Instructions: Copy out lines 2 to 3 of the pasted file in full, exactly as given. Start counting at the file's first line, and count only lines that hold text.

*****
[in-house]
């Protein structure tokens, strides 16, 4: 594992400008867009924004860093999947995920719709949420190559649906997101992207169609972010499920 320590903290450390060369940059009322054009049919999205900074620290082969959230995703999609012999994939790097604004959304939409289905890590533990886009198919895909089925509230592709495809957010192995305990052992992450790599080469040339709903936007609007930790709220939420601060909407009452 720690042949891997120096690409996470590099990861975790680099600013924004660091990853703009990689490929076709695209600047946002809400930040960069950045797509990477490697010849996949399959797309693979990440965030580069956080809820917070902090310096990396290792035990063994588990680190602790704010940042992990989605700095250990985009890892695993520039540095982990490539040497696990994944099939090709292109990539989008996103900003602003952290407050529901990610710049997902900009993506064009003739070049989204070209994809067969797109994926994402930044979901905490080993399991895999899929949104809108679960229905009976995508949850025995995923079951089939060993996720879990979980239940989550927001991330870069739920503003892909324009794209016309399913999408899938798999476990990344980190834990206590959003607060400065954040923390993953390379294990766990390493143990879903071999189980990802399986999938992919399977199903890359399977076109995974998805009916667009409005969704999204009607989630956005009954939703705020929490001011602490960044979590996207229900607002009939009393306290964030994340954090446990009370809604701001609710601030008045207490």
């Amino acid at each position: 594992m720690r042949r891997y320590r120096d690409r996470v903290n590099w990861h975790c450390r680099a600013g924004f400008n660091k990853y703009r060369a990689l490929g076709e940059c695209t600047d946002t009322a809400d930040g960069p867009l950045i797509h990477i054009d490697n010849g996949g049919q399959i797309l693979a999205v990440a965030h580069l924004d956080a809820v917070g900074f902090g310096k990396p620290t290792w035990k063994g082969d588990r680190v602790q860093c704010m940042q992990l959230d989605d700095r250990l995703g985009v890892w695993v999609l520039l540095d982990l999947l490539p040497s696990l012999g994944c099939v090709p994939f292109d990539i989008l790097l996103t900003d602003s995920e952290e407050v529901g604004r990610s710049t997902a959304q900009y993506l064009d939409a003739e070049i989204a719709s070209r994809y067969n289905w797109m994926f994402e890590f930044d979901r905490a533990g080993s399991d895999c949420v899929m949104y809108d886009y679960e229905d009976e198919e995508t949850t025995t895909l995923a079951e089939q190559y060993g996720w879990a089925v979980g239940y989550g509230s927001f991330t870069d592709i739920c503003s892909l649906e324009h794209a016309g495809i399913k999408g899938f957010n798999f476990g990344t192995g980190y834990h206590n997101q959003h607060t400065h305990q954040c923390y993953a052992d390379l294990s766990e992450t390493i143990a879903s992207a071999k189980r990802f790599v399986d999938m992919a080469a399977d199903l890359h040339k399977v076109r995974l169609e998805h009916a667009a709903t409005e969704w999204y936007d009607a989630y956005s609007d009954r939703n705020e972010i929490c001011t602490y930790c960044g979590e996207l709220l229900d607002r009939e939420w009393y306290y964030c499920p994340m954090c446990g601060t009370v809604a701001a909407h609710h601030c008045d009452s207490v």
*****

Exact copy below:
């Protein structure tokens, strides 16, 4: 594992400008867009924004860093999947995920719709949420190559649906997101992207169609972010499920 320590903290450390060369940059009322054009049919999205900074620290082969959230995703999609012999994939790097604004959304939409289905890590533990886009198919895909089925509230592709495809957010192995305990052992992450790599080469040339709903936007609007930790709220939420601060909407009452 720690042949891997120096690409996470590099990861975790680099600013924004660091990853703009990689490929076709695209600047946002809400930040960069950045797509990477490697010849996949399959797309693979990440965030580069956080809820917070902090310096990396290792035990063994588990680190602790704010940042992990989605700095250990985009890892695993520039540095982990490539040497696990994944099939090709292109990539989008996103900003602003952290407050529901990610710049997902900009993506064009003739070049989204070209994809067969797109994926994402930044979901905490080993399991895999899929949104809108679960229905009976995508949850025995995923079951089939060993996720879990979980239940989550927001991330870069739920503003892909324009794209016309399913999408899938798999476990990344980190834990206590959003607060400065954040923390993953390379294990766990390493143990879903071999189980990802399986999938992919399977199903890359399977076109995974998805009916667009409005969704999204009607989630956005009954939703705020929490001011602490960044979590996207229900607002009939009393306290964030994340954090446990009370809604701001609710601030008045207490």
């Amino acid at each position: 594992m720690r042949r891997y320590r120096d690409r996470v903290n590099w990861h975790c450390r680099a600013g924004f400008n660091k990853y703009r060369a990689l490929g076709e940059c695209t600047d946002t009322a809400d930040g960069p867009l950045i797509h990477i054009d490697n010849g996949g049919q399959i797309l693979a999205v990440a965030h580069l924004d956080a809820v917070g900074f902090g310096k990396p620290t290792w035990k063994g082969d588990r680190v602790q860093c704010m940042q992990l959230d989605d700095r250990l995703g985009v890892w695993v999609l520039l540095d982990l999947l490539p040497s696990l012999g994944c099939v090709p994939f292109d990539i989008l790097l996103t900003d602003s995920e952290e407050v529901g604004r990610s710049t997902a959304q900009y993506l064009d939409a003739e070049i989204a719709s070209r994809y067969n289905w797109m994926f994402e890590f930044d979901r905490a533990g080993s399991d895999c949420v899929m949104y809108d886009y679960e229905d009976e198919e995508t949850t025995t895909l995923a079951e089939q190559y060993g996720w879990a089925v979980g239940y989550g509230s927001f991330t870069d592709i739920c503003s892909l649906e324009h794209a016309g495809i399913k999408g899938f957010n798999f476990g990344t192995g980190y834990h206590n997101q959003h607060t400065h305990q954040c923390y993953a052992d390379l294990s766990e992450t390493i143990a879903s992207a071999k189980r990802f790599v399986d999938m992919a080469a399977d199903l890359h040339k399977v076109r995974l169609e998805h009916a667009a709903t409005e969704w999204y936007d009607a989630y956005s609007d009954r939703n705020e972010i929490c001011t602490y930790c960044g979590e996207l709220l229900d607002r009939e939420w009393y306290y964030c499920p994340m954090c446990g601060t009370v809604a701001a909407h609710h601030c008045d009452s207490v």